Early Childhood: Pre-K may boost math scores

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Jackie Mader

By Jackie Mader

One of the only recent studies following graduates of public pre-K programs into middle school delivered some positive news for those seeking to expand such opportunities: Students in Georgia who attended the state’s prekindergarten program at age four were up to twice as likely to meet academic standards on the state’s standardized math test in grades 4-7.  

“We weren’t surprised,” said Stacey Neuharth-Pritchett, a professor of educational psychology at the University of Georgia, and one of the authors of the study, which encompassed 458 children. “It’s not about intellect or capacity, it’s just about access. These little scholars [got] access to a really enriched vocabulary environment and early exposure to math skills.” 

The study looked at children who attended pre-K in Georgia during the 1999-00 school year and analyzed their performance on state tests compared to peers who did not attend pre-K. It found that in fourth through seventh grade, graduates of the Georgia pre-k program were one and half to two times more likely to meet the state’s academic standards on math tests than their peers who did not attend public pre-K. The program at that time was less academically ambitious but more comprehensive, said Neuharth-Pritchett. Families had access to supports, including wraparound services, that are no longer funded by the state. Throughout its history, the program has maintained high quality standards and during the year studied, a majority of teachers had master’s degrees.   

Georgia launched a pilot of what became the country’s first state-funded universal pre-K program in 1992, funded by revenue from the state lottery. By 2019, 60 percent of the state’s 4-year-olds were served by the program, which met 8 out of 10 quality benchmarks set by the National Institute for Early Education Research (NIEER). The state spent about $4,500 per enrolled child in 2019. The program operates in partnership with public schools, private child care centers and other organizations. Other research has found that in kindergarten and first grade, graduates of the state-funded program have made significant academic gains. 

Neuharth-Pritchett said the positive impact on graduates’ math skills is likely due to the general environment of high-quality classrooms, which can launch kids into successful school careers. “The really wonderful thing about pre-K is there are so many opportunities to include language of mathematical concepts,” she said. “All these things are done in a very developmentally appropriate way… it’s the type of language that would prepare them to be able to hear similar language when they move to kindergarten, so they can be successful in making that transition.” 

More on pre-K math

This 2019 article I wrote for The Hechinger Report highlighted a study that found young children are capable of more complex math topics than their caregivers may think. 

This 2018 story by Sarah Gonser for The Hechinger Report looks at how to increase math skills in the early grades. 

This recent story by Sydney Johnson for EdSource looks at how one preschool piloted a math program remotely with the help of a statewide math grant initiative.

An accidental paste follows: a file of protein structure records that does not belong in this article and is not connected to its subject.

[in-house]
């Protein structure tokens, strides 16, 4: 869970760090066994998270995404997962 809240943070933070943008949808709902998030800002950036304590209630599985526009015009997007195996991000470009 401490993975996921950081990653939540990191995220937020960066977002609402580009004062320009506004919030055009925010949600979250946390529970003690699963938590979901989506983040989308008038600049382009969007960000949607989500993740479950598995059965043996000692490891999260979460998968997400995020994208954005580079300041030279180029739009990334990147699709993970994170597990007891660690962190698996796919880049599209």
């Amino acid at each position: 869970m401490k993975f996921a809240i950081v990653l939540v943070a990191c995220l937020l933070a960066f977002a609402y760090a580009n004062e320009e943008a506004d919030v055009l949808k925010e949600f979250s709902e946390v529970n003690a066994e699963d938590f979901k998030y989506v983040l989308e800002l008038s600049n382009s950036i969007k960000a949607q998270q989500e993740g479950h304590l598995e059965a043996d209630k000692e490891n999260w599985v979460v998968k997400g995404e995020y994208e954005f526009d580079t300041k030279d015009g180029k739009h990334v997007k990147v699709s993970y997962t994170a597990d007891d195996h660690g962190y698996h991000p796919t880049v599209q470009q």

Bonus: The National Museum of Mathematics offers online resources and programs for young children to learn mathematics from home. In non-Covid times, the museum operates exhibits and programs aimed at introducing children to math and changing the “reputation” of math, according to Cindy Lawrence, the museum’s executive director and CEO, so that “math is not immediately a word that makes them feel disengaged or afraid or like it’s something they can’t do.” 

 Research Quick Take
  • Many states are failing to take advantage of the ability to transfer funds from the Temporary Assistance for Needy Families program, or TANF, to child care subsidy programs, according to a report by the Bipartisan Policy Center. Between 2000 and 2019, monetary transfers from TANF to the child Care and Development Fund, or CCDF, decreased by over $1 billion nationwide; the number of states transferring funds dropped from 46 to 26. This could be hampering states’ efforts to help parents afford high-quality childcare, the report cautions. “States’ ability to transfer TANF funds to the CCDF program is crucial for promoting the high-quality environments children need to build a healthy foundation for life and for helping families access the stable child care arrangement they need to find and maintain employment,” wrote the report’s authors.  

  • Despite the challenges of the last year, parents are largely optimistic that their children will experience more opportunities to succeed and thrive than previous generations—with some significant differences along racial and ethnic lines, according to a new report by the Robert Wood Johnson Foundation. The authors of the report interviewed 2,000 parents and caregivers and found that 27 percent of Latino parents think all children have the same opportunity to thrive, compared to 9 percent of Black parents. Parents also differ in their concerns for their children during childhood and teen years, with 78 percent of white parents responding they feel it’s likely their children will experience anxiety as they grow up, compared to 64 percent of Latino parents.  

  • Bonus: The National Institute for Early Education Research is out today with a plan to fund high-quality pre-K for all 3 and 4-year-olds by 2040. The plan would cost the federal government an additional $7.7 billion and state and local governments would need to chip in $13.3 billion during the first four years, with annual increases to follow. This funding would support a high-quality, full-day preschool program 180 days a year with competitive salaries for teachers.

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